About Northern Walking Sticks
Northern Walking Stick Insects or Diapheromera femorata are a species of Phasmids coming from the order of insects called Phasmatodea. The Northern Walking Stick is one of the few non-tropical Phasmids and are native to North America.
They grow to about three or four inches long and are vegetarians. They range in color from green to brown.
Keeping Northern Walking Stick Insects as Pets
Walking sticks are an ideal pet for beginners or children. Their short lifespan of approximately one year, means they are a short commitment. They are cheap to feed and the only cleaning they require is removal of dried leaves (see feeding and care) and the occasional shedding skin. They are a fun and easy pet for the enthusiast and are great for people with animal allergies or who do not have room for a larger pet.
Your pets habitat may range from the simple to the elaborate. You can have a no cost jar or a well designed vivarium, as described below. Either way , the most important part of any Walking Stick set up is to provide them with Sticks, Twigs, or Branches. These are essential to their molting process. I can not stress this more. Not providing Phasmids with these tools for molting could be considered cruelty and is. The second most important requirement is a good lid. If you are using a large jar, having small holes in the lid will be enough, but for a larger set up you will want a tightly woven screen. You can purchase these from pet supply shops or make your own, its important the screen is fine, as nymphs are very tiny and can escape otherwise. It should be noted as well that they prefer taller enclosures to short long ones.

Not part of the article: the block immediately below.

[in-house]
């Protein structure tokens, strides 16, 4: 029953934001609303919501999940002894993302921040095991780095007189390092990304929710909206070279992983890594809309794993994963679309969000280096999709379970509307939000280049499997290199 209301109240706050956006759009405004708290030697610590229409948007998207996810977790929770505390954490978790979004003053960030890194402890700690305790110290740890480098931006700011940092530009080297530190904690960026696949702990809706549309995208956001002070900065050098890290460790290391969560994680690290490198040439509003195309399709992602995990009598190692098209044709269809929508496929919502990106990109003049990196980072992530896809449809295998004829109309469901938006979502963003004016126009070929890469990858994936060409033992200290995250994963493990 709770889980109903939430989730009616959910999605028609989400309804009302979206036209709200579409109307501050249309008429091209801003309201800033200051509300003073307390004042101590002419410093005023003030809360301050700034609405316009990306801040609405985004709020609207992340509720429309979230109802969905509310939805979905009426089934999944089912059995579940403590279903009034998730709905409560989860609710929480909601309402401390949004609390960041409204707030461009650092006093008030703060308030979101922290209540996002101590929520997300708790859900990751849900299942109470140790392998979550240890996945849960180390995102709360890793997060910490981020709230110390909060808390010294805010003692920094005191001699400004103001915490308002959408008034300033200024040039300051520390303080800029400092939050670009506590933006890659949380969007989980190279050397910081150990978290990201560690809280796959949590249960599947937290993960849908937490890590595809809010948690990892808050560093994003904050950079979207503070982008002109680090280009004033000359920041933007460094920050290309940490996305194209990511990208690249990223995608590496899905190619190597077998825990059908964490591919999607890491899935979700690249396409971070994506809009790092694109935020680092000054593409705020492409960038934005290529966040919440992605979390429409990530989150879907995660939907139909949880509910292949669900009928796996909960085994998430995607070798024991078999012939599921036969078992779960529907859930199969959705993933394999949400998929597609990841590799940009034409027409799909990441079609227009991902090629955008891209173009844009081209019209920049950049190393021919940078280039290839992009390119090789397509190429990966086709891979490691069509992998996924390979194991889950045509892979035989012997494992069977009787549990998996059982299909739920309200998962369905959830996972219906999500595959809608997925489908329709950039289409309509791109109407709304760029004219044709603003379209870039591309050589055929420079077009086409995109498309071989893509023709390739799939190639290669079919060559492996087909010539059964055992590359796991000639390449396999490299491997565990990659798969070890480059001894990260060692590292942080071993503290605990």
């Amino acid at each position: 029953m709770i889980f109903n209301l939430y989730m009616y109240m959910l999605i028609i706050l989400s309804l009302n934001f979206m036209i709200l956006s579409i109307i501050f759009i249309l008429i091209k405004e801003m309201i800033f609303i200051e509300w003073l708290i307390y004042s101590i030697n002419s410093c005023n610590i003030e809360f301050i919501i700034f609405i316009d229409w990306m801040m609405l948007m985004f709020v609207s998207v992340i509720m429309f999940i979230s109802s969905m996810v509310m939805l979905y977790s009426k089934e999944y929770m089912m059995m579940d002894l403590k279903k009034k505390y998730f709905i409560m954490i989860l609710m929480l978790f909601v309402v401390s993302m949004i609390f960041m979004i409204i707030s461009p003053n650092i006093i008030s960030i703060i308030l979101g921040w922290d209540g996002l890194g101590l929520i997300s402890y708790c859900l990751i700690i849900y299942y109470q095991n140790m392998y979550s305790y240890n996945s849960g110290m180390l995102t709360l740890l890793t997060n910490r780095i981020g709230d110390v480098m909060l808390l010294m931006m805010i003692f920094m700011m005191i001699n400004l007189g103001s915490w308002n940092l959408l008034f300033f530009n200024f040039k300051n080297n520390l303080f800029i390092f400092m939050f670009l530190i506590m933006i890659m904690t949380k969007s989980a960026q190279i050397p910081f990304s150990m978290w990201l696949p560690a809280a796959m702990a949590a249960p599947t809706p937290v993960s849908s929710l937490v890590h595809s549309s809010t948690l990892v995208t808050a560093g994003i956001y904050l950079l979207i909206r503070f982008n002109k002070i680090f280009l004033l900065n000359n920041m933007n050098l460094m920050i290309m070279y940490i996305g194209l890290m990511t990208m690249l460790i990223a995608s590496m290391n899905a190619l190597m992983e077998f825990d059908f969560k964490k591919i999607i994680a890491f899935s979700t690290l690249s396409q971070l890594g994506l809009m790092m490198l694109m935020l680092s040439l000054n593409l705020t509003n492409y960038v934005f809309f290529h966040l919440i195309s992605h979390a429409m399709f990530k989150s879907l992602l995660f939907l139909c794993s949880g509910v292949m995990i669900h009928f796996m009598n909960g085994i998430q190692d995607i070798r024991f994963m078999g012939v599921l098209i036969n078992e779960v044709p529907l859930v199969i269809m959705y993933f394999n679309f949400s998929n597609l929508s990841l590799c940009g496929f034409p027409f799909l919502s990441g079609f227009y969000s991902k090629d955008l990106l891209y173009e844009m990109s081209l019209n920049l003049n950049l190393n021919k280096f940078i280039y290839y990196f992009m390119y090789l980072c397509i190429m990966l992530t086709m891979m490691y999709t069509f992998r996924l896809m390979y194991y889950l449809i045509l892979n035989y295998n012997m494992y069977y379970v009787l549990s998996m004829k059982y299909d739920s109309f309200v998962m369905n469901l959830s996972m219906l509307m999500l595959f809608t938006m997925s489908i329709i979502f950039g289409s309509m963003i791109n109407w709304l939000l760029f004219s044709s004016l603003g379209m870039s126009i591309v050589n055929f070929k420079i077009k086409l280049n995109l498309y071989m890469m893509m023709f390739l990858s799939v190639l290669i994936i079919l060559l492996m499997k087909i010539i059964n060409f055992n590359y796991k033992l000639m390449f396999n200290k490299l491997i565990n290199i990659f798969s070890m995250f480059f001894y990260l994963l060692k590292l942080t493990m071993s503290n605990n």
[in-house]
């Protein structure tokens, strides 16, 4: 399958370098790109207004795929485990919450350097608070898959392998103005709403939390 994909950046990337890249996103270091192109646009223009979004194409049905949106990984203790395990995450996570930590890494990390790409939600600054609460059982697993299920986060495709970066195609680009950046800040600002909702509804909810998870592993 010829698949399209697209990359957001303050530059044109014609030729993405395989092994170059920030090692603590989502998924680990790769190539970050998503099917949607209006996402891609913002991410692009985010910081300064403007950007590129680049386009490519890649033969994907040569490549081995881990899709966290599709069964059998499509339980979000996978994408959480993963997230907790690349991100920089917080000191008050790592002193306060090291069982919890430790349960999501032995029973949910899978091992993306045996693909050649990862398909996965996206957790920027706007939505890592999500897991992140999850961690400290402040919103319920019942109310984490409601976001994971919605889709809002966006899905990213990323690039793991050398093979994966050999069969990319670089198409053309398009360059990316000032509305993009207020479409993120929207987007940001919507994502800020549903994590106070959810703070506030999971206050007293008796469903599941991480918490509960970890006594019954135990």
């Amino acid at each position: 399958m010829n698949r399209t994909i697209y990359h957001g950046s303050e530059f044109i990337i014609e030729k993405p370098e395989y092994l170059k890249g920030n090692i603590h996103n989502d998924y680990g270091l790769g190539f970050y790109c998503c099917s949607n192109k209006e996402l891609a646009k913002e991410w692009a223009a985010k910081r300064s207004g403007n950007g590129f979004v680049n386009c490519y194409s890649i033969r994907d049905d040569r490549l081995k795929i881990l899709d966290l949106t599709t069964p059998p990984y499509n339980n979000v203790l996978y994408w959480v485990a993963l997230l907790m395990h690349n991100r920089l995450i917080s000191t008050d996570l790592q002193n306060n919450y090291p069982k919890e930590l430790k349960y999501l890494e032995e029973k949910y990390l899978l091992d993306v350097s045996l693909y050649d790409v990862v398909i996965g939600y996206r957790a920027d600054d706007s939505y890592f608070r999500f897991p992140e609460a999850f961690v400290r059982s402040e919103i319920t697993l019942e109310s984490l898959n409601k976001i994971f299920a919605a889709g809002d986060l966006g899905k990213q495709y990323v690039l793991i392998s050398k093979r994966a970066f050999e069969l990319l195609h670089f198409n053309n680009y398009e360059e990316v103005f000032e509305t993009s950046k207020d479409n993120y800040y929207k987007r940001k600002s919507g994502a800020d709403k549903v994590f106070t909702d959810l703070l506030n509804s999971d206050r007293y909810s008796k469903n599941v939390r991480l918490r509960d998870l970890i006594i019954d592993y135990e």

Although some people have kept a single or couple Walking Sticks in a small insect or reptile habitat or even a large jar I prefer to keep them in a larger Vivarium. Vivariums are Terrariums that not only include animals as well as plants. The simplest is an aquarium with newspaper on the bottom and a few potted plants inside, a more elaborate vivarium is described below. You can use any type of Aquarium to make a Vivarium. It’s a good way to recycle that leaky aquarium you have in the basement.
Building a Vivarium